The ODFI forwards the transaction to its chosen ACH operator, either the Federal Reserve or the Electronic Payments Network. If the transaction is a “push,” the ODFI will also debit its customer’s account before forwarding the transaction to its ACH operator. The ACH operator performs a switch role, passing the transaction on to the RDFI, or receiving depository financial institution. 

If the transaction is a “pull,” the RDFI will debit its customer’s account upon receipt. 

If the ODFI and RDFI use different ACH operators, the first operator switches the transaction to the second operator. 

The ACH operators will calculate the net settlement totals for their banks on a daily basis. These totals are submitted to the Federal Reserve, which manages the actual settlement process using its National Settlement Service. After settlement, the ODFI and RDFI will credit its respective customer’s account based on the type of transactions. 

In a “push” transaction, the RDFI will credit its customer’s account; in a “pull” transaction, the ODFI will credit its customer’s account.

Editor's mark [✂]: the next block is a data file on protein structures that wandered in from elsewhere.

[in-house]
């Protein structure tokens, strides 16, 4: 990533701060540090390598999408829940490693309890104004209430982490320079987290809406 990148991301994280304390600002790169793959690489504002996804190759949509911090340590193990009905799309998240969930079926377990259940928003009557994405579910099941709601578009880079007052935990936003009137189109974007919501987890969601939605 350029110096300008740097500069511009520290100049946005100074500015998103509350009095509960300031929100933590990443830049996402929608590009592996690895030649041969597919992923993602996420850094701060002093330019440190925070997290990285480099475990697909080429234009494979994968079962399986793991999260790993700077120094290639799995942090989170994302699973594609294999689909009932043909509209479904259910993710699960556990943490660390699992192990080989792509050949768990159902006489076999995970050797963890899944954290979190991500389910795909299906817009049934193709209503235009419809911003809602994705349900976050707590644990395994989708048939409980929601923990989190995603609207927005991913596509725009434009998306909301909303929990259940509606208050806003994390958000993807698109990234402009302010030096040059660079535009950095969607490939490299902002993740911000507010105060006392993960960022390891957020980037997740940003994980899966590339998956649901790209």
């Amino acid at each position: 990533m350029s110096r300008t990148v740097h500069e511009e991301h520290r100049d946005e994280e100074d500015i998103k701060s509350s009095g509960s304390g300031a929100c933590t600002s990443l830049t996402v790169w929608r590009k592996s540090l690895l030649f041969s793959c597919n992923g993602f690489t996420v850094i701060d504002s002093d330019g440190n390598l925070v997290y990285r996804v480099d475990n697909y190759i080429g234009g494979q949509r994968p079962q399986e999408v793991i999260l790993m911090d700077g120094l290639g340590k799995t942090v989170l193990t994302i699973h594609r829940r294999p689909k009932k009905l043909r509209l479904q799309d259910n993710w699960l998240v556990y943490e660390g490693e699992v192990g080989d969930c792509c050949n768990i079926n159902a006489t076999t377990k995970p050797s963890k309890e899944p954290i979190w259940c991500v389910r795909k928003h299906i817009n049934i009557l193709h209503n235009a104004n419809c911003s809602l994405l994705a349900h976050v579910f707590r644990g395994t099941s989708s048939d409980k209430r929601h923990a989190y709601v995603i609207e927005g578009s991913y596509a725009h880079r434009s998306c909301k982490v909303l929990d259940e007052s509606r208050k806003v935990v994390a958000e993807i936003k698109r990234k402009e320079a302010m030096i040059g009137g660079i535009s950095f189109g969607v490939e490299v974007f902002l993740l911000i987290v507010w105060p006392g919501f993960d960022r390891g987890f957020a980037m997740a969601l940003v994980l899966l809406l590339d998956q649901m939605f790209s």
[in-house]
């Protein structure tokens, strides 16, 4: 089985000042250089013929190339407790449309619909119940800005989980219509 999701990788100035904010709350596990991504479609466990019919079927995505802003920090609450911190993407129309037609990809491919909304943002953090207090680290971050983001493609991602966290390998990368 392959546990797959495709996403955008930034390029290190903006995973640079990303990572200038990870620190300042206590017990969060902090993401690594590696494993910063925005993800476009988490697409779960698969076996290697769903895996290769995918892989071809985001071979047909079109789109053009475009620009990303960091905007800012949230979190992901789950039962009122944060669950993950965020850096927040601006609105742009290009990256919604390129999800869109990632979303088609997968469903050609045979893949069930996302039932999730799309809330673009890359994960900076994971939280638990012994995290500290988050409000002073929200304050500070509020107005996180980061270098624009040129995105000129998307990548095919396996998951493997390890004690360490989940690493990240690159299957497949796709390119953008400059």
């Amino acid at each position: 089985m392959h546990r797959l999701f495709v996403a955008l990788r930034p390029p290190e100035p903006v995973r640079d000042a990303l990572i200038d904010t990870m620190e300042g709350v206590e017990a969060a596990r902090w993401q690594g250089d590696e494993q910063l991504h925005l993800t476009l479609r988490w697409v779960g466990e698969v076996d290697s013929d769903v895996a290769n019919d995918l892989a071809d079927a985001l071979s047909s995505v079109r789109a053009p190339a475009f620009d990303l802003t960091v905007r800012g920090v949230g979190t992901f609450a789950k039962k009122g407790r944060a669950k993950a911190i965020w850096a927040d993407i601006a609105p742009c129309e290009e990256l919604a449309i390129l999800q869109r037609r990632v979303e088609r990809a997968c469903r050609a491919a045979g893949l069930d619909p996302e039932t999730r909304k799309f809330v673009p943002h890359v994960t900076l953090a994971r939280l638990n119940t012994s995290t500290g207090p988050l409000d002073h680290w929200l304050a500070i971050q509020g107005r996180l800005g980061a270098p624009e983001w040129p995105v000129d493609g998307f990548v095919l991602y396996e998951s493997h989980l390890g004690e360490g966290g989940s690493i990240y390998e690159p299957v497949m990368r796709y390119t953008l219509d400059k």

For a more detailed understanding of the key terms and players involved in an ACH transaction, a glossary of ACH keywords can be found here

How ACH Payments Differ From Other Payment Methods

Businesses of all sizes can offer a variety of payment options that benefit both them and their customers. When customers pay the way they prefer, friction is removed from each transaction, creating a positive user experience. 

Electronic transactions can appear similar on the surface but the way they are processed—and the cost of each transaction—is very different. 

Paper Checks

According to the Federal Reserve, check payments fell 7.2% per year from 2015 to 2018. But if you are part of the 10% of Americans that don’t use the internet, paying with a check provides an option for consumers rather than paying in person with cash. 

And checks do cost money, along with the money spent each month on envelopes and stamps if checks are used to pay bills by mail. 

The terms “eCheck” and ACH payment are often used interchangeably and both transfer funds electronically between bank accounts. However, it is important to note the difference between the two.  An eCheck is a one-time electronic funds transfer; ACH transactions, in contrast, utilize customer bank account information that can be stored and used for recurring payments. 

Debit & Credit Cards